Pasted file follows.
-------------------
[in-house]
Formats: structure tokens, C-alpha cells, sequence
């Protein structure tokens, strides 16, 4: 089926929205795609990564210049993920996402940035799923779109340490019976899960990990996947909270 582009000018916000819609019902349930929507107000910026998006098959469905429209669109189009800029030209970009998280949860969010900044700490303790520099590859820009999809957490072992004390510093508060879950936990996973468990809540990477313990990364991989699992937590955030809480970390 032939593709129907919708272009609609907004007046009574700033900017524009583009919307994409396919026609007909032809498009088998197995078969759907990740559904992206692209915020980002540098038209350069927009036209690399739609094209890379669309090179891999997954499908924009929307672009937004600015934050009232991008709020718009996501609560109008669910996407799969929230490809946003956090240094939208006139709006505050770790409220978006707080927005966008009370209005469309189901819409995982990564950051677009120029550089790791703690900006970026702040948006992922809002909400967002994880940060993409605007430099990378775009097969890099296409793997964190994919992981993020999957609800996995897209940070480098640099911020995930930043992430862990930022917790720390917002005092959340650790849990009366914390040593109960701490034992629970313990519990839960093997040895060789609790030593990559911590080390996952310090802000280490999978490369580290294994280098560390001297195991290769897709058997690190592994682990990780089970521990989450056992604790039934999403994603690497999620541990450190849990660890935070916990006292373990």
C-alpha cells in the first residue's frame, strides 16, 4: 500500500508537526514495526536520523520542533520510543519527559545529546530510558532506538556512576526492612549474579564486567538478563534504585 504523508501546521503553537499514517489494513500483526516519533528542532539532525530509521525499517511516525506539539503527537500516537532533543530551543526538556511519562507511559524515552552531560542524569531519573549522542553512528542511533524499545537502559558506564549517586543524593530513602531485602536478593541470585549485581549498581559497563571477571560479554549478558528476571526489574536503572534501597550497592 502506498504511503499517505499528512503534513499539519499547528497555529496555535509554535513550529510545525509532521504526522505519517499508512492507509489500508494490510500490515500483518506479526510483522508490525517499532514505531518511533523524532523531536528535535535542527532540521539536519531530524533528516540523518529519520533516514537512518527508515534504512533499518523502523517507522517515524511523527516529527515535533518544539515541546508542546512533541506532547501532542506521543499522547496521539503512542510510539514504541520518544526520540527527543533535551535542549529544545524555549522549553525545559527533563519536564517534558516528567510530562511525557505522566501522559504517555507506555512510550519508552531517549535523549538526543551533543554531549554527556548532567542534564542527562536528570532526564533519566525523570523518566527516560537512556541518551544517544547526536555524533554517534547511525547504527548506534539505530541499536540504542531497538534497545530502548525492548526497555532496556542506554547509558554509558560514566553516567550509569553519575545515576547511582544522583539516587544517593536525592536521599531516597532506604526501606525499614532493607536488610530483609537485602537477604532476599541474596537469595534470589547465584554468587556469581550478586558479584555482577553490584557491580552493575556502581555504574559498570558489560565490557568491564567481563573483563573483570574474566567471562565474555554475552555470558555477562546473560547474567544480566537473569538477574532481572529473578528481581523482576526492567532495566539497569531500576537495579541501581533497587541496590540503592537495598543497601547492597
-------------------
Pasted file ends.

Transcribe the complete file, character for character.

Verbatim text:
[in-house]
Formats: structure tokens, C-alpha cells, sequence
């Protein structure tokens, strides 16, 4: 089926929205795609990564210049993920996402940035799923779109340490019976899960990990996947909270 582009000018916000819609019902349930929507107000910026998006098959469905429209669109189009800029030209970009998280949860969010900044700490303790520099590859820009999809957490072992004390510093508060879950936990996973468990809540990477313990990364991989699992937590955030809480970390 032939593709129907919708272009609609907004007046009574700033900017524009583009919307994409396919026609007909032809498009088998197995078969759907990740559904992206692209915020980002540098038209350069927009036209690399739609094209890379669309090179891999997954499908924009929307672009937004600015934050009232991008709020718009996501609560109008669910996407799969929230490809946003956090240094939208006139709006505050770790409220978006707080927005966008009370209005469309189901819409995982990564950051677009120029550089790791703690900006970026702040948006992922809002909400967002994880940060993409605007430099990378775009097969890099296409793997964190994919992981993020999957609800996995897209940070480098640099911020995930930043992430862990930022917790720390917002005092959340650790849990009366914390040593109960701490034992629970313990519990839960093997040895060789609790030593990559911590080390996952310090802000280490999978490369580290294994280098560390001297195991290769897709058997690190592994682990990780089970521990989450056992604790039934999403994603690497999620541990450190849990660890935070916990006292373990």
C-alpha cells in the first residue's frame, strides 16, 4: 500500500508537526514495526536520523520542533520510543519527559545529546530510558532506538556512576526492612549474579564486567538478563534504585 504523508501546521503553537499514517489494513500483526516519533528542532539532525530509521525499517511516525506539539503527537500516537532533543530551543526538556511519562507511559524515552552531560542524569531519573549522542553512528542511533524499545537502559558506564549517586543524593530513602531485602536478593541470585549485581549498581559497563571477571560479554549478558528476571526489574536503572534501597550497592 502506498504511503499517505499528512503534513499539519499547528497555529496555535509554535513550529510545525509532521504526522505519517499508512492507509489500508494490510500490515500483518506479526510483522508490525517499532514505531518511533523524532523531536528535535535542527532540521539536519531530524533528516540523518529519520533516514537512518527508515534504512533499518523502523517507522517515524511523527516529527515535533518544539515541546508542546512533541506532547501532542506521543499522547496521539503512542510510539514504541520518544526520540527527543533535551535542549529544545524555549522549553525545559527533563519536564517534558516528567510530562511525557505522566501522559504517555507506555512510550519508552531517549535523549538526543551533543554531549554527556548532567542534564542527562536528570532526564533519566525523570523518566527516560537512556541518551544517544547526536555524533554517534547511525547504527548506534539505530541499536540504542531497538534497545530502548525492548526497555532496556542506554547509558554509558560514566553516567550509569553519575545515576547511582544522583539516587544517593536525592536521599531516597532506604526501606525499614532493607536488610530483609537485602537477604532476599541474596537469595534470589547465584554468587556469581550478586558479584555482577553490584557491580552493575556502581555504574559498570558489560565490557568491564567481563573483563573483570574474566567471562565474555554475552555470558555477562546473560547474567544480566537473569538477574532481572529473578528481581523482576526492567532495566539497569531500576537495579541501581533497587541496590540503592537495598543497601547492597